Crystal Schick/Yukon News Andrea Stratis, co-founder of Northern Gender Alliance, poses for a photo outside the Kwanlin Dün Cultural Centre in Whitehorse on June 13. Stratis worked with the Yukon department of health and social services to organize a transgender health care conference with the World Professional Association for Transgender Health that took place June 13 to 15.

Whitehorse training conference highlighted trans health care needs

The conference, hosted by the World Professional Association for Transgender Health, was June 13-15

The World Professional Association for Transgender Health (WPATH) held a training conference last week for health care professionals in the Yukon to provide them with education on “competent, compassionate and culturally sensitive” transgender health care.

The two-day conference began June 13 at the Kwanlin Dün Cultural Centre.

The organization was invited to the Yukon by the territorial government. It’s only the second time that WPATH has held a conference in Canada.

“We want to provide ways in which spaces are safe and welcoming and affirming to trans and non-binary people,” said WPATH Global Education Initiative co-chair Gail Knudson.

“We’re going to talk about different areas within transgender health across the lifespan. We’re going to have speakers talking on gender diverse children, as well as adolescents. We’re going to talk about medical care and medical transition, with respect to hormones and surgery and where those are available. And we’re also talking about ethical challenges in terms of… what kind of ethical tensions are in the field right now.”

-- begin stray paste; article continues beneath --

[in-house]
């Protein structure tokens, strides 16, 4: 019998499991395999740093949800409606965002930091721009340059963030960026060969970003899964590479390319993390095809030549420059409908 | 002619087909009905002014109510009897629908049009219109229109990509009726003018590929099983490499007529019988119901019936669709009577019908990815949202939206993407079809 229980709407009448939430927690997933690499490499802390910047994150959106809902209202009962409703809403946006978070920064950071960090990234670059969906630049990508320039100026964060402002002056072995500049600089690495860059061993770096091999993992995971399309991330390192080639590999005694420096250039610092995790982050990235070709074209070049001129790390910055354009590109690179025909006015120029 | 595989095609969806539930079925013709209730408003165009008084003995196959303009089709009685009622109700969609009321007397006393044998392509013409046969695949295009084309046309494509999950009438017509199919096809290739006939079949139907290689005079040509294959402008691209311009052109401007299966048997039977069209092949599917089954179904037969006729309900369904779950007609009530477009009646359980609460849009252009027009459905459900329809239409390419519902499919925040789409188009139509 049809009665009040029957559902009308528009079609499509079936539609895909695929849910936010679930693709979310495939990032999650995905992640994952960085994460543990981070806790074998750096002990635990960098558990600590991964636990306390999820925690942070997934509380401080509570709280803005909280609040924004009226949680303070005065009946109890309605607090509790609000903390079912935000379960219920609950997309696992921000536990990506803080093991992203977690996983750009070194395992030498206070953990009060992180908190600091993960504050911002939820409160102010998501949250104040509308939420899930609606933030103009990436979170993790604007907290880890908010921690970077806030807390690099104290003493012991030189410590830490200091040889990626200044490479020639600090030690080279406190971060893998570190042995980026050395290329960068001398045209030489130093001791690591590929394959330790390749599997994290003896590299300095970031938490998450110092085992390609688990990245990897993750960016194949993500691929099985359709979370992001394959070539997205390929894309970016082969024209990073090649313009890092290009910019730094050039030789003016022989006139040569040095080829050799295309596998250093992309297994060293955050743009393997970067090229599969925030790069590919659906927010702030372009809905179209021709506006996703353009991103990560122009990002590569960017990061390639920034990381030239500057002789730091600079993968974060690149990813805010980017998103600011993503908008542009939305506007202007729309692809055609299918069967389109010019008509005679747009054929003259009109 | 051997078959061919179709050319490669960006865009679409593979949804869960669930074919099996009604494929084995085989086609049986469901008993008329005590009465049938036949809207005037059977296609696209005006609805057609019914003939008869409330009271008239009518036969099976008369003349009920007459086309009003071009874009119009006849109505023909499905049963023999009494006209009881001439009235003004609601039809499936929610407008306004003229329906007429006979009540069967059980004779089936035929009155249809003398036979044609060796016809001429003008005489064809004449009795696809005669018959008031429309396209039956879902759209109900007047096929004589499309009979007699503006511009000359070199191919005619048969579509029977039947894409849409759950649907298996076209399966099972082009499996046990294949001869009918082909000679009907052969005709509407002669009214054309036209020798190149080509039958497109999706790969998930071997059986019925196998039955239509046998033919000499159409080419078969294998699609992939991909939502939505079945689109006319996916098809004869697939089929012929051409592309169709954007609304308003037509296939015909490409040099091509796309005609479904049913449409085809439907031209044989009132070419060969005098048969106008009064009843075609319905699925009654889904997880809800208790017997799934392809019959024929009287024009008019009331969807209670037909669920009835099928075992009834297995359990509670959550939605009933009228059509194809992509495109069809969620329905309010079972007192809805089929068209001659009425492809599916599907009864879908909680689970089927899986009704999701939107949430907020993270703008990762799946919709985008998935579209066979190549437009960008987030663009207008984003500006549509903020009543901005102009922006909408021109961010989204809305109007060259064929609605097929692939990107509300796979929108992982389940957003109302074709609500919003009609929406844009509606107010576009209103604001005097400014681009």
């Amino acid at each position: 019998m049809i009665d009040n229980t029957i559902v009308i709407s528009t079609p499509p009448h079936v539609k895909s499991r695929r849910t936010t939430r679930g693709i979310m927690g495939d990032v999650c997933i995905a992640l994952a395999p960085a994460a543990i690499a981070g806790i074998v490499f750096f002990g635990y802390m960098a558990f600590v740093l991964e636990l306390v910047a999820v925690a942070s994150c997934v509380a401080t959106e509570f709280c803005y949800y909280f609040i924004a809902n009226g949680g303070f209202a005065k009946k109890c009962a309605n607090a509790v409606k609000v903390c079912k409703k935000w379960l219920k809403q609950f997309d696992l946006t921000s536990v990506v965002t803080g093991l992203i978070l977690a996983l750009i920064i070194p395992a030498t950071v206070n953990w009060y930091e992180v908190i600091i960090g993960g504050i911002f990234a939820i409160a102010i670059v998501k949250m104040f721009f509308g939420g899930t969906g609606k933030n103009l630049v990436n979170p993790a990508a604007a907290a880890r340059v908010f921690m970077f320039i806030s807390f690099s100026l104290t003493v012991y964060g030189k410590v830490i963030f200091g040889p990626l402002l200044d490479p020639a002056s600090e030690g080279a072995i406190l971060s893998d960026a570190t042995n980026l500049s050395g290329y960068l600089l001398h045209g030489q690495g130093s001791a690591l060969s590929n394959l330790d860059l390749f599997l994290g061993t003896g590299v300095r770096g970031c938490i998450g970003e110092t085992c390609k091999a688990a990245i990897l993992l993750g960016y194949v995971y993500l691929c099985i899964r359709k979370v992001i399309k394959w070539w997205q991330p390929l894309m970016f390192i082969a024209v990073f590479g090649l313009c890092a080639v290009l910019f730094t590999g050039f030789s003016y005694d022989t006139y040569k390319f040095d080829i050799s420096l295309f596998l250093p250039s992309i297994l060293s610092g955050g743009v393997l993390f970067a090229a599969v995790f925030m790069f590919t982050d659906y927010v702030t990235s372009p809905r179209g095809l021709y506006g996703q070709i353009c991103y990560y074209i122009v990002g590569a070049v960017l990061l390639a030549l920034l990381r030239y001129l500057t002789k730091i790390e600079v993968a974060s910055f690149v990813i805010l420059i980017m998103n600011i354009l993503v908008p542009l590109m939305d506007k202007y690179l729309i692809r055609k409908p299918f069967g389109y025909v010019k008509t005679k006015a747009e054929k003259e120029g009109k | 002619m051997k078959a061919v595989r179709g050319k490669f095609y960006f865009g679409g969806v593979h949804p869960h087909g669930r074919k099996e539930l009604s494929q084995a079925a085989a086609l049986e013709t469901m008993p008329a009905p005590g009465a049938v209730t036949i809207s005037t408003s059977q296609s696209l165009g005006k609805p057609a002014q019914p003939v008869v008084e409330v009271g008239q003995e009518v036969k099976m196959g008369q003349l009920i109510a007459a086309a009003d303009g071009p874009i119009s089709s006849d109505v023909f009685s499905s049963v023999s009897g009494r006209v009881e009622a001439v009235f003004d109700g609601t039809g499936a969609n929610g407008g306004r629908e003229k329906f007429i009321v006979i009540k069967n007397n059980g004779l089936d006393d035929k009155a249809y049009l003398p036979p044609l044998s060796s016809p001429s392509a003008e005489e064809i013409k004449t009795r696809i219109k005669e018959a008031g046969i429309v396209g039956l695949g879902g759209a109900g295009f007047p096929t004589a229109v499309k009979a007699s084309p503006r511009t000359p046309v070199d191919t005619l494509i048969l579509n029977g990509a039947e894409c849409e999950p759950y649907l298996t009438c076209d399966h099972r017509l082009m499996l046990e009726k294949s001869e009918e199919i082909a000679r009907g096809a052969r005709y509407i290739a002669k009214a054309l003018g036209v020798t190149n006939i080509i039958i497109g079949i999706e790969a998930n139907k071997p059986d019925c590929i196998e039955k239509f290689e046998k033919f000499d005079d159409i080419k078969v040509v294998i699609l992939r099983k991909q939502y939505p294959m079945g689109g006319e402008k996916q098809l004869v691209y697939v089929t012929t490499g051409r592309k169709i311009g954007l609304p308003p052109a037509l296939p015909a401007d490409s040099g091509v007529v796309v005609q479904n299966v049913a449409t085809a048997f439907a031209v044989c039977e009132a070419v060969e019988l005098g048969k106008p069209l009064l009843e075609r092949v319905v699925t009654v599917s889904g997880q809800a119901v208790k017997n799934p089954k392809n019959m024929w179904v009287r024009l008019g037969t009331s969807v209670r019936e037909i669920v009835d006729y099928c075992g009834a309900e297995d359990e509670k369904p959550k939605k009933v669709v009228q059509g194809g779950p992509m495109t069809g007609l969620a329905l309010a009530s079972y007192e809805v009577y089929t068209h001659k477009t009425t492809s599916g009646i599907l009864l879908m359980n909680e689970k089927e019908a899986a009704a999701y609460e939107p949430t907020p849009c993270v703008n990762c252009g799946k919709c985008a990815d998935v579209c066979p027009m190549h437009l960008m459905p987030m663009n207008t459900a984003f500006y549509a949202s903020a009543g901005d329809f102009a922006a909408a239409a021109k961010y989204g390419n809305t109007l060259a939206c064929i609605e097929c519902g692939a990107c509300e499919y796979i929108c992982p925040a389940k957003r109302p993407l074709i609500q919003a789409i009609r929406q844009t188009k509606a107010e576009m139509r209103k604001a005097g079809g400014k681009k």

According to Knudson, participants will include not only health care providers such as nurses, physicians and doctors but also government officials, teachers, social workers and mental health counsellors.

Northern Gender Alliance co-founder Andrea Stratis worked with the Yukon Department of Health and Social Services as a consultant in organizing the conference. They’re proud to see this training come to the Yukon.

“(It) is a very big showing that the government is doing this,” they said. “They did a public consultation period not too long ago and got feedback from various communities within the LBGTQS+ community at-large saying, ‘This is what our needs are,’ and to put together something like this.”

According to Stratis, there’s a shortage of information made publicly available to gender non-conforming people in the North seeking health-care.

“Someone was telling me about a member of their social circle that is transitioning and is really unsure even where to start,” they said. “That first step of ‘What do I do? Who do I talk to? Where do I go?’ and getting that ball rolling is a very difficult thing.”

They also said that some northern doctors do not have adequate knowledge for providing health care to trans and non-binary individuals, although experiences can vary between different people.

“My doctor was very good but admittedly behind on his knowledge of how best to help and what he could do,” they said.

“A lot of the time the burden is on trans people to say, ‘This is the care that I need, this is medication I need, these are the things I want to access, this is all information about it.’ When the burden is on the patient and not the provider, that’s a very difficult thing. And that’s what we’ve been dealing with thus far.”

The conference also featured Yukon writer and LBGTQ+ advocate Ivan E. Coyote as a keynote speaker.

Contact Joshua Azizi at joshua.azizi@yukon-news.com

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